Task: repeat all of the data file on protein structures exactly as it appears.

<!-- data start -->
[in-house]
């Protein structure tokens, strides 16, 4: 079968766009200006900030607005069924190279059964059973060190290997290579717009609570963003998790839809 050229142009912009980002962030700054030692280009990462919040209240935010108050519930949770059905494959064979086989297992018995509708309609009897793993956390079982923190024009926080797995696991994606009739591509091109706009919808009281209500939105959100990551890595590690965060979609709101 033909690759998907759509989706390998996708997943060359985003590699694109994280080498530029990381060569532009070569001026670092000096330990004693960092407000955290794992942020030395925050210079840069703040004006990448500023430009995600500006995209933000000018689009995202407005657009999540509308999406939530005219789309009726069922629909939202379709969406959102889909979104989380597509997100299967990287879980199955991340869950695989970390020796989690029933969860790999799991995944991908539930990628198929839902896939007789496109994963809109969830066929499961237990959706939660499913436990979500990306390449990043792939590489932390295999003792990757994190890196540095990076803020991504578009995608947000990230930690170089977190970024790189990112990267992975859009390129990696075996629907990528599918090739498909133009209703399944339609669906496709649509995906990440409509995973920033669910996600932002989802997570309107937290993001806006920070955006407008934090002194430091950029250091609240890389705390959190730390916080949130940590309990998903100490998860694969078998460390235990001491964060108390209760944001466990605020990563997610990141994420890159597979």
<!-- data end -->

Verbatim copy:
[in-house]
């Protein structure tokens, strides 16, 4: 079968766009200006900030607005069924190279059964059973060190290997290579717009609570963003998790839809 050229142009912009980002962030700054030692280009990462919040209240935010108050519930949770059905494959064979086989297992018995509708309609009897793993956390079982923190024009926080797995696991994606009739591509091109706009919808009281209500939105959100990551890595590690965060979609709101 033909690759998907759509989706390998996708997943060359985003590699694109994280080498530029990381060569532009070569001026670092000096330990004693960092407000955290794992942020030395925050210079840069703040004006990448500023430009995600500006995209933000000018689009995202407005657009999540509308999406939530005219789309009726069922629909939202379709969406959102889909979104989380597509997100299967990287879980199955991340869950695989970390020796989690029933969860790999799991995944991908539930990628198929839902896939007789496109994963809109969830066929499961237990959706939660499913436990979500990306390449990043792939590489932390295999003792990757994190890196540095990076803020991504578009995608947000990230930690170089977190970024790189990112990267992975859009390129990696075996629907990528599918090739498909133009209703399944339609669906496709649509995906990440409509995973920033669910996600932002989802997570309107937290993001806006920070955006407008934090002194430091950029250091609240890389705390959190730390916080949130940590309990998903100490998860694969078998460390235990001491964060108390209760944001466990605020990563997610990141994420890159597979």